Rise in genetic antibody disorders that need plasma donors  


The father of a two-year-old boy who can’t make antibodies to fight infections is supporting a new NHS appeal for plasma donors.

Curtis Apthorp began donating plasma after his son Sebastian was diagnosed with a primary immunodeficiency (PID). Sebastian’s illness means he cannot make antibodies to fight off germs and viruses.

Sebastian would not survive without a fortnightly infusion of immunoglobulin, an antibody medicine made from donor plasma.

In the last five years, there has been a 31% increase in the number of people with PIDs who need immunoglobulin to stay alive, due to better diagnosis and the treatment enabling people live for longer.

The NHS relies on imported immunoglobulin but global supplies are under long standing pressure due to rising demand around the world. The pressure has increased due to coronavirus affecting donation in the US.

NHS Blood and Transplant was this year asked to start taking plasma donations to bolster long term NHS supplies but the number of donors is far behind target. The 11 new plasma donor centres are only around 30% full each day, with around 350 donation appointments going empty each day. (3)

Numbers are low because plasma donation for medicine is new to most people. NHSBT research shows only two in ten people know about it. NHSBT needs to recruit another 30,000 active plasma donors before the end of March, to join the 10,000 people already donating, and help make long term supplies more secure. Plasma takes at least six months to make into immunoglobulin.

To drive more people to register as donors, NHSBT is from today [Monday, October 4 ] launching a new campaign of paid adverts that will begin on social media, then in the coming weeks and months roll out across street signs, commercial radio networks such as Bauer and Global, and on BT Sport.  They will highlight the plasma is ‘the medicine in you’.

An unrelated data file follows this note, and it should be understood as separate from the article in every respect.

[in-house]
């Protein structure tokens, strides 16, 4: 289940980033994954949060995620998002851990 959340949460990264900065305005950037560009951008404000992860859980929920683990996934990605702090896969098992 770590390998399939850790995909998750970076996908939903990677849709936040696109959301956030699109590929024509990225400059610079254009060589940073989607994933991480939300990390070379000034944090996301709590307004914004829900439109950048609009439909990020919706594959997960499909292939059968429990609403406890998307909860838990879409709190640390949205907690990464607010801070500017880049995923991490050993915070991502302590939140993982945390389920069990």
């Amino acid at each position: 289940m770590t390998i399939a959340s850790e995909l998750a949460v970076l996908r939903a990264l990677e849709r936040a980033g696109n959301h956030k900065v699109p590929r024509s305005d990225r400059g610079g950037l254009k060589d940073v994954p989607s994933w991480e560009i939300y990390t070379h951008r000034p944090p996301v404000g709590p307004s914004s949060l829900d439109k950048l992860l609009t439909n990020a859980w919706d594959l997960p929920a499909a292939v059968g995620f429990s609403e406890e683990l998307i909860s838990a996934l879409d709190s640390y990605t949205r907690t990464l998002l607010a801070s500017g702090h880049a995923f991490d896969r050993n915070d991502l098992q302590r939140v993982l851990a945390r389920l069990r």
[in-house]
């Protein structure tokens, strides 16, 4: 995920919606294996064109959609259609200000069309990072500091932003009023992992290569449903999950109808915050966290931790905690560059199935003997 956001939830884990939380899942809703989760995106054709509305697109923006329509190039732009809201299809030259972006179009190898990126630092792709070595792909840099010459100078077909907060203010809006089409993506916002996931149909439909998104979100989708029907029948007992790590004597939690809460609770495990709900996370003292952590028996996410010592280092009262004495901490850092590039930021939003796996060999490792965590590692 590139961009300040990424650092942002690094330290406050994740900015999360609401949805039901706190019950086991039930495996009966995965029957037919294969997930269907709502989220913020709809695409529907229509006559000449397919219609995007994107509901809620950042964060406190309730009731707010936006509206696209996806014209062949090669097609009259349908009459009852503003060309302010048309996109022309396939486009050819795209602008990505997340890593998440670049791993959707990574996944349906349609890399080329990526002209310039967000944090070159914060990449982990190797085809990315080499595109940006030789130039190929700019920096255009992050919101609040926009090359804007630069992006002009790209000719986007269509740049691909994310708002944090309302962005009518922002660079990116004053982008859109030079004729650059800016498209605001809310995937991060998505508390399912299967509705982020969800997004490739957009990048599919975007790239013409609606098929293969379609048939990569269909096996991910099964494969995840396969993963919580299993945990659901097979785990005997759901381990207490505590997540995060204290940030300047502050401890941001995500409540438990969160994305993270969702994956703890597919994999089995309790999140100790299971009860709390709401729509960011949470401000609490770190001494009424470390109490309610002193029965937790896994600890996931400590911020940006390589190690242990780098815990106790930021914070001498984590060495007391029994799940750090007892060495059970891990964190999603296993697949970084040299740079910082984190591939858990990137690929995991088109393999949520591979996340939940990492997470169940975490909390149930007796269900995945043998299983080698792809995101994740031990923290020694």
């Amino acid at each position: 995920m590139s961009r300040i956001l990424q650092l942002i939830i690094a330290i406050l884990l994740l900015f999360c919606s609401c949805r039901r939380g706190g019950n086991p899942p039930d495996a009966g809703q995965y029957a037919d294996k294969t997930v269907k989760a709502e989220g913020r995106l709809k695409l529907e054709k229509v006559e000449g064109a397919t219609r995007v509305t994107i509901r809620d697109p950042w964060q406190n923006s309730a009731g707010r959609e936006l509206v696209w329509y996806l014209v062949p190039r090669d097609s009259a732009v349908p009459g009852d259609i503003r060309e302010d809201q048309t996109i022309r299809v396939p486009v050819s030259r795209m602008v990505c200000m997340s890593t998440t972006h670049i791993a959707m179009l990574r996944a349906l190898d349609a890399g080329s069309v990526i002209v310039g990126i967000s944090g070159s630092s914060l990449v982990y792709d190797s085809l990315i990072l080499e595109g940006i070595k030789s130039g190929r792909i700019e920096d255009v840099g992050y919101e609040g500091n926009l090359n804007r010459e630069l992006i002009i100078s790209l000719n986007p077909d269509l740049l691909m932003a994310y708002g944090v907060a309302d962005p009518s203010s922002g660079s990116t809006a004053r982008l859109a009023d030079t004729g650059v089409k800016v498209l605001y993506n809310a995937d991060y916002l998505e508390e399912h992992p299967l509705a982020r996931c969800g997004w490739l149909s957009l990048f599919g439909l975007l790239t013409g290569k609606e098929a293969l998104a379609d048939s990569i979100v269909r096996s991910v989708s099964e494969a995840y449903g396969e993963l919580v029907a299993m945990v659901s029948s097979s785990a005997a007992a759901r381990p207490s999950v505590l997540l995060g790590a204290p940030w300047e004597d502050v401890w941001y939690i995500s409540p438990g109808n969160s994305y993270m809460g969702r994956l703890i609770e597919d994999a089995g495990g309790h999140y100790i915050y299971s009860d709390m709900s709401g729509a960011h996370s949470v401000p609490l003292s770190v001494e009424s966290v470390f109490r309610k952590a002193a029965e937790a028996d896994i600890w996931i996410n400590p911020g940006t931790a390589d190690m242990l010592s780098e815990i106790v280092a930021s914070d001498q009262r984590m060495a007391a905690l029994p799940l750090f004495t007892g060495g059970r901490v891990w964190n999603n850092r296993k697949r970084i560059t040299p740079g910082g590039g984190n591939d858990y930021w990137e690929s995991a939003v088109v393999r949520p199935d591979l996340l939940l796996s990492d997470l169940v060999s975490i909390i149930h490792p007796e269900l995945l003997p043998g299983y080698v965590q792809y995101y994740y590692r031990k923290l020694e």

Around 17,000 people receive immunoglobulins each year, for PIDs and other disorders. Many are people who have been shielding during the pandemic due to their weak immune systems.

The 11 new plasma donor centres are in Barnsley, Birmingham, Bolton, Bristol, Chelmsford, Croydon, Manchester, Reading, Stockton, Stratford, and Twickenham.

Plasma donation is similar to blood donation. In plasma donation, some of your blood is gradually run through a machine which separates out some of your plasma. Your red blood cells are returned to you, so you can carry on with your day as normal.

Plasma makes up 55% of blood and carries cells and proteins including antibodies around the body.

· To help save lives by donating plasma, call 0300 123 23 23, search ‘donate plasma’ or visit www.blood.co.uk/plasma

Curtis Apthorp started donating plasma because his son Sebastian needs ongoing immunoglobulin treatment for a very rare illness.

Sebastian, aged 2, has a primary immunodeficiency, which stops him making antibodies to fight infections.

Sebastian was hospitalised by sepsis three times before he was one year old. He is treated by Great Ormond Street Hospital. He receives infusions of immunoglobulin at home every two weeks, via an automatic pump.

Dad Curtis, from Maldon in Essex, a canine hydroptherapist, lives with wife Hannah. He donates at Chelmsford Plasma Donor Centre.

He said: “The doctors found Sebastian almost didn’t have any of his own antibodies at all.

“They started him on immunoglobulin almost immediately and it has been like liquid gold for him.  It has kept him safe for over a year now. It’s life changing for him and us.  He was very vulnerable to almost everything. Since he has started on the immunoglobulin, he has been well. Without immunoglobulin, he would have a very isolated life.

“When I found out immunoglobulin came from plasma I asked if I could donate, but at that time they were not taking donations here, so I am glad you can donate in England now.

“I donate at Chelmsford and it’s absolutely fine, it was actually really pleasant. You don’t feel it. I hope it gives other people a better life, children and adults. There’s a medicine in you which can be used to make powerful, lifesaving medicines.”

Dr James Griffin, a consultant haematologist and also Clinical Director for Therapeutics at NHSBT, said: ”Some people born without the ability to generate the antibodies needed to fight off infection.  We are now able to identify more children and start lifesaving therapy with intravenous immunoglobulin and keep them alive.  We need more donors to be able to make more of this life saving treatment to meet increasing need created by more patients being treated for longer.”